WE TAKE exception to Arnold Wallenstien’s recent commentary, in which he argues against a rapid transition from  gas to renewable energy.

First, he fails to consider the alternative to a rapid transition, which is climate chaos. He talks about “climate zealots” as if they were a fringe group who focus on exaggerated concerns and ignore reality.  In fact, it is Wallenstein who is ignoring the emerging reality of the climate crisis.

Already in the US there are billions of dollars in damage from hurricanes in Florida, fires in California, and drought in the Southwest. A recent story in the Boston Globe highlighted a proposal to spend up to three quarters of a billion dollars to put a storm barrier in the Fort Point Channel in downtown Boston to prevent flooding. There are reports almost monthly about the rising dangers of storm damage on coastal New England. All of these costs will rise over the next 20 years if we cling to natural gas.

Second, like all defenders of obsolete technology, Wallenstein has to assume no progress in science or technology in order to come up with a crisis 20 years from now. His concerns about reliability and times when “the sun doesn’t shine and the wind doesn’t blow” are subject to answers with which he is apparently not familiar.  New storage  technologies are surfacing, such as the integration of home and EV batteries, as well as green hydrogen. And, above all, battery technology is forging ahead. For example, right now Australia is building an 850-megawatt/1,680-megawatt-hour behemoth called the Waratah Super Battery in New South Wales. The battery will allow for the closure in 2025 of Australia’s largest coal burning electricity plant. 

If Australia can do that now, why isn’t ISO-NE, the regional power grid operator, promoting large batteries? Why isn’t it promoting (instead of grudgingly allowing) the transition to solar and wind, so we can get to the point where we need to be concerned about the possibility of not enough solar and wind at some point? It’s because ISO-NE takes Wallenstein’s point of view and says “if it is not perfect, it shouldn’t be done” and they are sticking with natural gas.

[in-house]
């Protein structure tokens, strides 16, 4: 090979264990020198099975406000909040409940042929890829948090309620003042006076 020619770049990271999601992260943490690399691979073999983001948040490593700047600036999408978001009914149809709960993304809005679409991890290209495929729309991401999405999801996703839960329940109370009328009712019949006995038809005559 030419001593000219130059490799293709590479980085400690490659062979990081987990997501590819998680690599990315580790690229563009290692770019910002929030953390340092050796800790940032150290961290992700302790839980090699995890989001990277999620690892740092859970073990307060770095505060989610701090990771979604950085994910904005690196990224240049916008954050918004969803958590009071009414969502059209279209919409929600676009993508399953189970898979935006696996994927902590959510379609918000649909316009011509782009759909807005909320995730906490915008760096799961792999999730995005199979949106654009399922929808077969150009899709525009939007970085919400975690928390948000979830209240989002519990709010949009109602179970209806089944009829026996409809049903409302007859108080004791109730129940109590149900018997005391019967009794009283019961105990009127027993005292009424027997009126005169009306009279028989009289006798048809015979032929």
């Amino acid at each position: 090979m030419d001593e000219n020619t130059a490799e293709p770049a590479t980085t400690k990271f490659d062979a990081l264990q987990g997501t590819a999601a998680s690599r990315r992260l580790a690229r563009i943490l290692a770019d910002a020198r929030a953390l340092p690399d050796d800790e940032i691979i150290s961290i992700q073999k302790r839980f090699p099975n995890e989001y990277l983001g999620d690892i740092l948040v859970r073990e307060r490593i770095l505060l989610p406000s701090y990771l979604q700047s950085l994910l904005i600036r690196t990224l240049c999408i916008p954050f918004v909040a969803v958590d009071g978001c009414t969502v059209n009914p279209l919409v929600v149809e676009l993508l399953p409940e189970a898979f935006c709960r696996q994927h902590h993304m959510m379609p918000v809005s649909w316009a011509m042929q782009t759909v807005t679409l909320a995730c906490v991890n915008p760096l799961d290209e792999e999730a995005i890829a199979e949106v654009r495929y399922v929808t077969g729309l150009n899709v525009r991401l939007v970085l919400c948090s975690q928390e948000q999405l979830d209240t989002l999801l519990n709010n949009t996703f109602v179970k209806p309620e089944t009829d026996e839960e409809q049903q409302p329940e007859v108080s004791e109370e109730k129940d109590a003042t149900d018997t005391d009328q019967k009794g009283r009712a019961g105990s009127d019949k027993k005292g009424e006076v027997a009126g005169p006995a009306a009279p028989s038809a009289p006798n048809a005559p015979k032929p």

Finally, Wallenstein is overly concerned about the far end of the reliability spectrum; the occasional times when a renewable grid could only meet 95 percent of the region’s power needs.  He sees these moments as an argument against a rapid transition to renewables. But we can wrestle with that issue down the road, during the energy transition process, when our grid gets to be even half renewable, or even mostly renewable.

Why is this not treated as a pressing issue for this decade? An ISO-NE study in 2001 done by the Harvard Electricity Power Group found that only 8 percent of the New England electric grid is currently fueled by electricity generated by wind and solar power. This is a laughably low percentage, compared to Denmark which leads the world with 51 percent solar and wind power. Germany is up to 29 percent while Spain is at 33 percent. If New England moved to even 33 percent of its power furnished by solar and wind by 2030, then we would stop pouring thousands of tons of carbon dioxide into the atmosphere every year after that.

It’s not that a rapid transition isn’t possible – let’s remember what this country did when we all agreed that there was an emergency. During World War II, the US rapidly altered our economy and became the powerhouse of the Allies, producing enough planes, tanks, and ammunition for our soldiers and for Britain and Russia.  If the will were there, we could do that again.

Business as usual is a dead end road. With a grasp on new technology, public education, and good leadership, it can be done. And it must be done.

Monte Pearson and Sue Donaldson are activists  with 350 Mass and Fix the Grid.